We have also developed a series of simulation models as steps toward incorporating scenario-testing capabilities into the tool. These include agent-based models of coral disease, 3-dimensional seaweed dynamics, coral reef food-webs, ecological resilience, and coupled human-environment interactions. The integrated simulator under development will permit users to input combinations of human and climate change stressors, providing ranges of potential ecological and socioeconomic consequences in spatially explicit form that can be analyzed within the context of extant information in the Data Navigator.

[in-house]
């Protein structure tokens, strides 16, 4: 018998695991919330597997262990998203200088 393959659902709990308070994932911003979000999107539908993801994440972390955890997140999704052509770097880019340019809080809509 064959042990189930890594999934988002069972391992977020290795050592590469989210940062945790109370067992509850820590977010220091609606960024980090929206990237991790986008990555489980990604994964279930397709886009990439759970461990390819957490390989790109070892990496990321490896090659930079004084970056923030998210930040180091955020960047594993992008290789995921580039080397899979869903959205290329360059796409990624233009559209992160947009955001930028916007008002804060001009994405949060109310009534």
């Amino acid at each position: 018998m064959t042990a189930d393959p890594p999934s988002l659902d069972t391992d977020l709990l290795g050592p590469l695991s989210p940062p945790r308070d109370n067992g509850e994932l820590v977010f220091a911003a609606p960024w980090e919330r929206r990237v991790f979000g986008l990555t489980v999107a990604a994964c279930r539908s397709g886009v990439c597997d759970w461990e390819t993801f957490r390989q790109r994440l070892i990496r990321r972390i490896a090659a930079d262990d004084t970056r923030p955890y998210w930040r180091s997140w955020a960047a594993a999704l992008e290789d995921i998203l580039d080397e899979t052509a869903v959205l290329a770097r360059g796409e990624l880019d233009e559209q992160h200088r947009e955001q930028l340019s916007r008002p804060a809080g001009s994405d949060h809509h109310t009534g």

Coupling Remote Sensing and In-Situ Data to Derive a Calcification Index for Coral Reef Ecosystems
Dwight K. Gledhill, Coral Reef Watch, NOAA/NESDIS, Silver Spring, MD, email@example.com